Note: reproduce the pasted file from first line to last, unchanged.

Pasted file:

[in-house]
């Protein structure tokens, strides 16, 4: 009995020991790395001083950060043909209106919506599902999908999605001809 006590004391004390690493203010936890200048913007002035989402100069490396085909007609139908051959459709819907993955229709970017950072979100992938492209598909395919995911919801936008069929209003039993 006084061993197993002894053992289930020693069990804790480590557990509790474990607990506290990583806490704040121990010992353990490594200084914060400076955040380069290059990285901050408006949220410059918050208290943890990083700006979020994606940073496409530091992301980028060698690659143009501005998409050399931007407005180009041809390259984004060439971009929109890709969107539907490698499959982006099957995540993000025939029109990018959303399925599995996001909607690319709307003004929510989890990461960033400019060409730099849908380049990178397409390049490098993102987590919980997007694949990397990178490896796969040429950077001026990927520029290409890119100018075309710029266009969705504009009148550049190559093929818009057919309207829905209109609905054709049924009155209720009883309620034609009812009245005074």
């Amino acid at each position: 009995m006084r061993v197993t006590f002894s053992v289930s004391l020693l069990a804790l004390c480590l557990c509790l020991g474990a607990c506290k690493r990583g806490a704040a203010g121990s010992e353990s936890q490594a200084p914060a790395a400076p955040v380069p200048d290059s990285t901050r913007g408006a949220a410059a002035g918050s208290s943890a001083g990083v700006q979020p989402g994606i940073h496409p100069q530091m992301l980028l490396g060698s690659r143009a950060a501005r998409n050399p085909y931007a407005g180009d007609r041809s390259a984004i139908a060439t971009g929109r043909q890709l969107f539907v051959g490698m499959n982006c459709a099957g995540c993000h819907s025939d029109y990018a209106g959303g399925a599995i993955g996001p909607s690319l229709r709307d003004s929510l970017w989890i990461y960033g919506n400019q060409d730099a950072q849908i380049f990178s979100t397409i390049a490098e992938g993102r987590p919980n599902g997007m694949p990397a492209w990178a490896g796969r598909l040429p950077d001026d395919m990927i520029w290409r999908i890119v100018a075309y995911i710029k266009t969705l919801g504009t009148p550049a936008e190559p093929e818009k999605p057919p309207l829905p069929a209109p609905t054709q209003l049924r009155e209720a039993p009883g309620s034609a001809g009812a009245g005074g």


[in-house]
């Protein structure tokens, strides 16, 4: 009995020991790395001083950060043909209106919506599902999908999605001809 006590004391004390690493203010936890200048913007002035989402100069490396085909007609139908051959459709819907993955229709970017950072979100992938492209598909395919995911919801936008069929209003039993 006084061993197993002894053992289930020693069990804790480590557990509790474990607990506290990583806490704040121990010992353990490594200084914060400076955040380069290059990285901050408006949220410059918050208290943890990083700006979020994606940073496409530091992301980028060698690659143009501005998409050399931007407005180009041809390259984004060439971009929109890709969107539907490698499959982006099957995540993000025939029109990018959303399925599995996001909607690319709307003004929510989890990461960033400019060409730099849908380049990178397409390049490098993102987590919980997007694949990397990178490896796969040429950077001026990927520029290409890119100018075309710029266009969705504009009148550049190559093929818009057919309207829905209109609905054709049924009155209720009883309620034609009812009245005074």
């Amino acid at each position: 009995m006084r061993v197993t006590f002894s053992v289930s004391l020693l069990a804790l004390c480590l557990c509790l020991g474990a607990c506290k690493r990583g806490a704040a203010g121990s010992e353990s936890q490594a200084p914060a790395a400076p955040v380069p200048d290059s990285t901050r913007g408006a949220a410059a002035g918050s208290s943890a001083g990083v700006q979020p989402g994606i940073h496409p100069q530091m992301l980028l490396g060698s690659r143009a950060a501005r998409n050399p085909y931007a407005g180009d007609r041809s390259a984004i139908a060439t971009g929109r043909q890709l969107f539907v051959g490698m499959n982006c459709a099957g995540c993000h819907s025939d029109y990018a209106g959303g399925a599995i993955g996001p909607s690319l229709r709307d003004s929510l970017w989890i990461y960033g919506n400019q060409d730099a950072q849908i380049f990178s979100t397409i390049a490098e992938g993102r987590p919980n599902g997007m694949p990397a492209w990178a490896g796969r598909l040429p950077d001026d395919m990927i520029w290409r999908i890119v100018a075309y995911i710029k266009t969705l919801g504009t009148p550049a936008e190559p093929e818009k999605p057919p309207l829905p069929a209109p609905t054709q209003l049924r009155e209720a039993p009883g309620s034609a001809g009812a009245g005074g």